NASA Launches Mission to Study Lands
The United States National Aeronautics and Space Administration (NASA) is on a mission in Central America to document with three dimensional imagery the isthmus’ lands and topography.
This is NASA’s latest and most comprehensive effort to gauge changes that have occurred to the region’s terrain over the years.
To implement the mission, an 83-foot Gulfstream III jet equipped with a high-tech sensor has been flying over Central America since Jan. 25, measuring three aspects of the area’s seven countries. During the flight’s six-hour missions, the 14-person team has shot imagery of forest habitat in order to estimate the populations of wildlife that live within the woodlands, monitored land structure and deformations caused by volcanic activity and examined archeological sites, such as ancient Mayan cities.
For Central America, much of this data is “baseline information,” team members said. This means it is the first of its kind and will be used as a foundation for future comparisons.
The images will be downloaded to create 3D maps that university and government researchers can use in future studies.
In Costa Rica, NASA’s jet will fly over La Selva Biological Station in the northeastern lowlands, CorcovadoNational Park in the OsaPeninsula in the country’s southwest, and La Amistad International Park on the Costa Rican-Panamian border. The aircraft will also visit the Golfo de Fonseca – which hosts a mangrove forest that extends from Honduras into El Salvador – and indigenous ruins in Guatemala.
Officials announced on Monday that the data collected during the flights will be available to all agencies in Costa Rica. NASA will share the new information with public universities, such as the University of Costa Rica (UCR) and the NationalUniversity.
Shortly after an 7.0 magnitude earthquake struck Haiti on Jan. 12, the plane flew over the Caribbean nation to collect images of the massive damages. The jet will return to Haiti on Wednesday to gather more information.
This particular mission will end Feb. 14, but pilots said they likely will return to Costa Rica and Central America in a year to take more photos of the region’s land and further document its changes.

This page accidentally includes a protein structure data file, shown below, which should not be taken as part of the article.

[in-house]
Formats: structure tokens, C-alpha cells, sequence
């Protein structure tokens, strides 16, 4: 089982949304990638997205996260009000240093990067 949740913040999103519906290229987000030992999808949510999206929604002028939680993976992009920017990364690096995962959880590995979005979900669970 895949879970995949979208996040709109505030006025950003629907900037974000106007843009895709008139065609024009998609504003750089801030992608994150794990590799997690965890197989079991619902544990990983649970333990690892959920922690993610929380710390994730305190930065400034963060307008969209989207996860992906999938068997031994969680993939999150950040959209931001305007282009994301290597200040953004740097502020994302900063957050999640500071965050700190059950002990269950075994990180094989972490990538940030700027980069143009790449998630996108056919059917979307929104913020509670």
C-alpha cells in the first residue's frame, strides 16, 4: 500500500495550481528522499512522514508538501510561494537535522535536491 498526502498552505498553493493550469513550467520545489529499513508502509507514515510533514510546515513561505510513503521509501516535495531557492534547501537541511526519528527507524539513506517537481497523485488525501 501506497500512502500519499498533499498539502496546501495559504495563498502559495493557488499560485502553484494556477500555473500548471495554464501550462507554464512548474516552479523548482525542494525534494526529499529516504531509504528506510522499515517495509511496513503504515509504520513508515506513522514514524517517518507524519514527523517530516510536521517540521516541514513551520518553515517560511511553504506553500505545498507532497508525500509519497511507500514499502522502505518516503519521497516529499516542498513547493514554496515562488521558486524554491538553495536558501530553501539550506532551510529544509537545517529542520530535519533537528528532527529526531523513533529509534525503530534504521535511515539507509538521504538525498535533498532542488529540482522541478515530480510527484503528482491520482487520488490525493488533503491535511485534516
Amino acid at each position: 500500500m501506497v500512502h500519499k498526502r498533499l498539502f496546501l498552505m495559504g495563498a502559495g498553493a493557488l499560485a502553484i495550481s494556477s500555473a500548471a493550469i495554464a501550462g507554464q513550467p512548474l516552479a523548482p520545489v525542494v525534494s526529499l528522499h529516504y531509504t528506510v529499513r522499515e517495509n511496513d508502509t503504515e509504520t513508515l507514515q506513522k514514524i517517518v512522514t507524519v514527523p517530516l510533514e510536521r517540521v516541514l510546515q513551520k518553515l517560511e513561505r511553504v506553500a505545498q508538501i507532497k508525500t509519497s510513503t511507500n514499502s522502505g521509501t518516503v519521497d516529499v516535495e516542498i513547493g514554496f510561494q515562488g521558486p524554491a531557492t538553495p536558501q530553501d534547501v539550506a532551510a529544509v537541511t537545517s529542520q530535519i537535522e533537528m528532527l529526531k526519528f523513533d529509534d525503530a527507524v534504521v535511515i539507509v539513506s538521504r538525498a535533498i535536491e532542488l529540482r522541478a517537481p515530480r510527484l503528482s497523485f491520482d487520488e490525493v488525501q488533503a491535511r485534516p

While much of the information gathered during this flight will be new for some Central American countries, NASA missions in Costa Rica already have a rich history. The aeronautics institute began hosting projects in Costa Rica in the 1980’s and, since the year 2000, NASA has flown five major missions, including the current assignment, to document the lay of Costa Rica’s land.
In 2003 and 2005, scientists flew two “land service missions” – named CARTA I and CARTA II – to catalog the country’sphysical characteristics. These missions used standard synthetic aperture radar, which depends on the sun for energy and bounces waves off of earth’s surface to gather information.
The synthetic aperture radar used previously, however, was unable to penetrate clouds in order to return information to the aircraft. This proved problematic during the CARTA missions since much of the country’s Southern Zone was covered with a thick, white blanket of clouds during the missions.
Still, scientists were able to merge the data provided by the two CARTA operations and create geographical information for 95 percent of Costa Rica’s national territory.
The radar that NASA is using during this week’s flights emits microwaves with a frequency between 300 megahertz and 300 gigahertz, eliminating cloud interference and providing much more precise information than provided by prior radars. The new radar is also lighter and designed to be used in Unmanned Ariel Vehicles (UAV).
The mechanism’s size and capability, experts believe, will help lower costs and increase mission time periods.
“This is an extremely important fact,” said 30-year NASA veteran Armond Joyce. “Before we had a lot of problems in the OsaPeninsula, for example, because the old radars bounced off the ground and reflected off of the clouds. These new sensors are much more efficient.”
In 2004, NASA flew a mission to document some of Costa Rica’s archeological sites, and in 2007 it spent a week studying and logging information on the tropical clouds that float above the country’s rainforests and oceans. This information has been shared with public universities and government institutes for use in urban planning and conservation practices.
Several organizations in Costa Rica are equipped with sufficient technology to read data collected from NASA missions, while others are experimenting with ways to advance the nation’s aeronautical capabilities.
Both the Costa Rican Electricity Institute (ICE) and the Ministry of the Environment, Energy and Telecommunications (MINAET) have appropriate software to download and analyze data collected by NASA.
For ICE, the information is useful in identifying areas where it can string power lines and build energy plants. At MINAET, press officials said, the data comes in handy when demarking national parks and measuring densities and land use changes affecting protected areas.
UCR aeronautics and physics researchers also are studying various options for geographical explorations from the sky.
In approximately one month, the UCR will receive its first UAV for experiments. The small remote-controlled airplane will have the capacity to carry different types of sensors that could detect gases seeping out of volcanoes and could monitor physical changes to the earth.
Another viable option Costa Rican scientists are considering is called a pod – a container that can be installed on the bottom of an aircraft and can carry one or two radar instruments. Small, lightweight radar such as the one bolted beneath NASA’s Gulfstream III would be ideal for pods and UAV’s.
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